"Then, listen," resumed Mr. Trotter impressively. "The Chinese,
being descended from a very ancient civilization, are not only
very ingenious but also very thrifty. They were burdened with
two hundred pounds of evidence on the premises. In their extremity
the two survivors cut up their late partner, cooked him, and disposed
of the flesh at meal times."

From the gravity of the narrator's expression he appeared to be
reciting a wholly true story.

"Now, then," rasped out Midshipman Trotter, "that being the state
of affairs at the laundry--_what was the telephone number_?"

Trotter's gaze was fixed on Dan Dalzell's face almost accusingly.

"How the--" began startled Dan gruffly. Then, instantly realizing
that he was making a mistake, he broke in hastily:

"Beg your pardon, sir, but I don't understand how to get at the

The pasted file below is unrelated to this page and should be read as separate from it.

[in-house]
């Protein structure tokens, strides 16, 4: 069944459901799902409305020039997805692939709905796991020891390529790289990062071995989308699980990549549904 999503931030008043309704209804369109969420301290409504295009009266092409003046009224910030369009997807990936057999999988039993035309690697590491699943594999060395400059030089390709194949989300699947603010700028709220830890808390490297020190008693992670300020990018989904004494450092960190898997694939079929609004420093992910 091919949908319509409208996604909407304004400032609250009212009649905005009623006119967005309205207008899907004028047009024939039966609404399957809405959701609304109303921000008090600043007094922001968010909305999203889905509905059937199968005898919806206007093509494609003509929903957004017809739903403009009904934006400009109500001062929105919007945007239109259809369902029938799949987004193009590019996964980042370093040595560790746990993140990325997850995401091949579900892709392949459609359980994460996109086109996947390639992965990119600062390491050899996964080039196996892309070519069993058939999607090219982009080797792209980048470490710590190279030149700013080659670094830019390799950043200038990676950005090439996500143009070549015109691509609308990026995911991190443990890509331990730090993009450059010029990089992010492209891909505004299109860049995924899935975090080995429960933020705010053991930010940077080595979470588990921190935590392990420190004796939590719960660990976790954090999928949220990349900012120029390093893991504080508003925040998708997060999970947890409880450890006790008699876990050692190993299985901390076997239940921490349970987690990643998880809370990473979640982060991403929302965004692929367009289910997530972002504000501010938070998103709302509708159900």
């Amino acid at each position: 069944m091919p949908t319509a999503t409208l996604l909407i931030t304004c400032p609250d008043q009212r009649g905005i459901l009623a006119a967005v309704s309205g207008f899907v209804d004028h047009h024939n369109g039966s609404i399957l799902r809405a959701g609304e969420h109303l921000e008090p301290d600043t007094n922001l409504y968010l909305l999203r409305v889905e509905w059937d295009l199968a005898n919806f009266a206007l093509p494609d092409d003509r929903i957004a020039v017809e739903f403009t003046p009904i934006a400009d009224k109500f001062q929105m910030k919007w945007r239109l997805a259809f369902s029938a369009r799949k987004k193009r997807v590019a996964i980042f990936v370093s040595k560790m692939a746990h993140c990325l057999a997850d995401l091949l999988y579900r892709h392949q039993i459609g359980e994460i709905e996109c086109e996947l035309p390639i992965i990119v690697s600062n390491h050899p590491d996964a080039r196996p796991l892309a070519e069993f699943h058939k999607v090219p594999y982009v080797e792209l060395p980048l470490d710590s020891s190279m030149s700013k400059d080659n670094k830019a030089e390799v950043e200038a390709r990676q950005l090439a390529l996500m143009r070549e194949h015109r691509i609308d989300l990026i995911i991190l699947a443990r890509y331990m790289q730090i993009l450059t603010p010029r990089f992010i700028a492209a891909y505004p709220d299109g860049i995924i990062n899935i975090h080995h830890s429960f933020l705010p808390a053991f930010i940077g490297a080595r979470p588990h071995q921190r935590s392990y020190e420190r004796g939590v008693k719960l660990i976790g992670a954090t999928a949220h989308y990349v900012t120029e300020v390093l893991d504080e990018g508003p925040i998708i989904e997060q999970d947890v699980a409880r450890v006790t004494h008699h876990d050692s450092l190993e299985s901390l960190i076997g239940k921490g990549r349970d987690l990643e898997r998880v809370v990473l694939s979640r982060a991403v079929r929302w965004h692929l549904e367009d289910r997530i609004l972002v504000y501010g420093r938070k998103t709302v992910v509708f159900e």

telephone number."

"You try, mister," ordered Midshipman Trotter, turning to the
plebe next to Dalzell.

"I can't solve the problem, sir."

So it ran, straight down the line, each confessing his ignorance,
until finally Mr. Trotter glared at Dave Darrin.

"Come, come, mister, from the very exact narrative that I have
given, can't you deduce the telephone number of that laundry?"

"Yes, sir; I think so," answered Darrin, with a slight smile.

"Ah! Then there's a man in the squad who is more than a mere
saphead. Let us have the telephone number, mister!

"Two-ate-one-John," replied Dave promptly.

This was the correct answer. Dave had heard that "gag" before.

"Mister," beamed Mr. Trotter, "I congratulate you. You are no
mollycoddle. Your head is not over-fat, but somewhat stocked
with ideas. As soon as you have soaked in a few more ideas you
will be fit to associate with the young gentlemen at this
sailor-factory. You may, therefore, take the washbowl, fill it